5. Allow the squash butter to cool, and then spoon into small jars. The butter will keep, refrigerated, for up to two weeks. (Please note that you can not safely can the squash butter.)

Garden-grown butternut squash, onions and mint: The last step of preparation of savory squash spread. Photo: Judy Isacoff

Whether your goal is to grow for storage potential, e.g. Copra and Redwing onions, or botanical interest and novelty, the likes of Tropea onions, please refer to Resources, below, where you will find links to topics pertinent to the present and to planning for the 2019 growing season.


Winter Squash recipes and characteristics

**Sweet squash butter adapted from https://food52.com/recipes/24857-winter-squash-butter
**Savory spread – https://cooking.nytimes.com/recipes/1014387-winter-squash-and-walnut-spread
Seed catalogues have arrived – https://www.turtletreeseed.org/product/919-butternut/
Characteristics of varieties – https://www.johnnyseeds.com/growers-library/vegetables/winter-squash-eating-experience-slideshow.html?q=winter%20squash%20storage%20qualities
Curing and Storage Chart – https://www.johnnyseeds.com/growers-library/vegetables/winter-squash-eating-guide.html

*Potato dormancy – https://theberkshireedge.com/natures-turn-potato-peeps/https://www.potatogrower.com/Article.aspx?year=2013&month=09&article=3040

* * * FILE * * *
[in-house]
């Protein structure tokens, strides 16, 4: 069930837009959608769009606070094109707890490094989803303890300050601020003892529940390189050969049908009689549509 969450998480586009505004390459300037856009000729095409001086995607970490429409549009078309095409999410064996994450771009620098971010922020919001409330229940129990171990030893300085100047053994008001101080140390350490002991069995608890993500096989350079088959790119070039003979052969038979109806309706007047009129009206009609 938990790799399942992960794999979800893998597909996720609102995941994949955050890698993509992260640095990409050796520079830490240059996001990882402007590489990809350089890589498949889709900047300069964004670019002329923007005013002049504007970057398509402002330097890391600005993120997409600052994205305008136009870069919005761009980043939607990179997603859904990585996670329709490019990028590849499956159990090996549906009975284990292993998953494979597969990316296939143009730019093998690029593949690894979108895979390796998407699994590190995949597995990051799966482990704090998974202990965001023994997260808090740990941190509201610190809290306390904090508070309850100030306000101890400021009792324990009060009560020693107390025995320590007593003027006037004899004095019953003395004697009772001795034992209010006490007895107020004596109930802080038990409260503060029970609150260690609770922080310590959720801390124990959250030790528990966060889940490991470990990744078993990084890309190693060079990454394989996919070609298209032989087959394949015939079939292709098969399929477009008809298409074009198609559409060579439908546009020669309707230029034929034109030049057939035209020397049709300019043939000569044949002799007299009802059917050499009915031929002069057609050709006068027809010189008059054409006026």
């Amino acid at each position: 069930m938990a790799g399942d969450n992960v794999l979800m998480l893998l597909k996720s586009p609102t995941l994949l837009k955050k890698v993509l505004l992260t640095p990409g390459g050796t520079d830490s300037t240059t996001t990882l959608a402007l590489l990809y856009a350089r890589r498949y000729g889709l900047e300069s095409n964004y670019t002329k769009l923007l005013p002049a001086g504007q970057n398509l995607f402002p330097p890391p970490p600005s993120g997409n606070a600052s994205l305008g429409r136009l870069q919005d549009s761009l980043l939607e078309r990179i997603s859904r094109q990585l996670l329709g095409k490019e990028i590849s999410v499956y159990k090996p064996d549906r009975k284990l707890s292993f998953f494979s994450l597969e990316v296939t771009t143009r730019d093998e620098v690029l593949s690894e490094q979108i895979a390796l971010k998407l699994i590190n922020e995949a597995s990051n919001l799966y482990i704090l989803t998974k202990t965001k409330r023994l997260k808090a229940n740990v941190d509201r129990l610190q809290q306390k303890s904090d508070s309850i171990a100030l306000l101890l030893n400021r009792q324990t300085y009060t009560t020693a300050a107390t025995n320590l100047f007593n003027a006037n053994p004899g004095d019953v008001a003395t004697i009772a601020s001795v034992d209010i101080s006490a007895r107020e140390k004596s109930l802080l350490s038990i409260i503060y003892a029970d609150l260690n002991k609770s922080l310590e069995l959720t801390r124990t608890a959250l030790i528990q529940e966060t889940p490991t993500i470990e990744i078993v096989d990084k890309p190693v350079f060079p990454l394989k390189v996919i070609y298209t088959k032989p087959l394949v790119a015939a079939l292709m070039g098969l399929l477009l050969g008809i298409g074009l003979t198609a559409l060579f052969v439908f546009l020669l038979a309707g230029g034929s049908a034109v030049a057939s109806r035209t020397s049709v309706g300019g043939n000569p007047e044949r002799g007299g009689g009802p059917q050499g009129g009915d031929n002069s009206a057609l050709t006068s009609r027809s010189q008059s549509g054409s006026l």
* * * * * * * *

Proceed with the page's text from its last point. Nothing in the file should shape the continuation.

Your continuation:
Characteristics of potato varieties – https://fedcoseeds.com/moose/variety_chart.php
Storage tips, one perspective – https://www.thespruceeats.com/food-storage-4162200
Onions – https://www.motherearthnews.com/organic-gardening/easy-onion-growing-zbcz1410

Farm-Based Education Network – https://shelburnefarms.org/our-work/for-farm-based-educators

Learning about birds, continued from Dec. 17 Nature’s Turn
International Union for Conservation of Nature Red List of Threatened Species https://www.iucnredlist.org/
Audubon’s Native Plant database – https://www.audubon.org/native-plants
Darryl Jones, The Birds at My Table, Cornell University Press – http://www.cornellpress.cornell.edu/book/?GCOI=80140100207600

Opportunity to Participate

Helia Native Nursery Workshop Series, Jan. 19, Feb. 2, Feb. 16 – mailchi.mp/helianativenursery/ecological-gardening-winter-program-sessions?e=9d1d355ffd
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2 Comments   Add Comment

  1. susan p bachelder says:

    I do enjoy it when you talk about the stars, but oh my oh my – I love it when you talk about the squash!!!
    thanks for some really wonderful cooking ideas, whether they are from your own garden or winter markets, squash butter looks great!

    1. Judy Isacoff says:

      Good to know you will be enjoying the squash butters. I brought the savory version to a pot luck over the weekend: it was received with raves. Returning home, we finished a batch of the “new apple butter” (sweeter version) spread on dark crackers as dessert. Susan, you always add an afterward perspective that I couldn’t squeeze into the article.